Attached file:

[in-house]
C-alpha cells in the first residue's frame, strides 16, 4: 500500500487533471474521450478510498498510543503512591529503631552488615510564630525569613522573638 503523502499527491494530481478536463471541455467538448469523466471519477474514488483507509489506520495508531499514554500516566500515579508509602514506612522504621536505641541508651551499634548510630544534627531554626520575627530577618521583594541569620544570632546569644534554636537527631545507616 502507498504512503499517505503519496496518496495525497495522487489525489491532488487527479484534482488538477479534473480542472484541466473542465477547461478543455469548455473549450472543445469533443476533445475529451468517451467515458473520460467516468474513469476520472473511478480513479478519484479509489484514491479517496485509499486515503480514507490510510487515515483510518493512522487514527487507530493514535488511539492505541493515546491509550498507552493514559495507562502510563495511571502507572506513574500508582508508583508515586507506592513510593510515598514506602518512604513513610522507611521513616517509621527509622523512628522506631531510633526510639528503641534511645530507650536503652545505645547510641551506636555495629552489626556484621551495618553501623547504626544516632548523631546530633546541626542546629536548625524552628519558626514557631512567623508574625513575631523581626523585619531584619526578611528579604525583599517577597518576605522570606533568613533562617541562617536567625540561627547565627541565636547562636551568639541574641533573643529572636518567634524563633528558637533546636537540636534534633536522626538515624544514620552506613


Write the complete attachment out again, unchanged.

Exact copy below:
[in-house]
C-alpha cells in the first residue's frame, strides 16, 4: 500500500487533471474521450478510498498510543503512591529503631552488615510564630525569613522573638 503523502499527491494530481478536463471541455467538448469523466471519477474514488483507509489506520495508531499514554500516566500515579508509602514506612522504621536505641541508651551499634548510630544534627531554626520575627530577618521583594541569620544570632546569644534554636537527631545507616 502507498504512503499517505503519496496518496495525497495522487489525489491532488487527479484534482488538477479534473480542472484541466473542465477547461478543455469548455473549450472543445469533443476533445475529451468517451467515458473520460467516468474513469476520472473511478480513479478519484479509489484514491479517496485509499486515503480514507490510510487515515483510518493512522487514527487507530493514535488511539492505541493515546491509550498507552493514559495507562502510563495511571502507572506513574500508582508508583508515586507506592513510593510515598514506602518512604513513610522507611521513616517509621527509622523512628522506631531510633526510639528503641534511645530507650536503652545505645547510641551506636555495629552489626556484621551495618553501623547504626544516632548523631546530633546541626542546629536548625524552628519558626514557631512567623508574625513575631523581626523585619531584619526578611528579604525583599517577597518576605522570606533568613533562617541562617536567625540561627547565627541565636547562636551568639541574641533573643529572636518567634524563633528558637533546636537540636534534633536522626538515624544514620552506613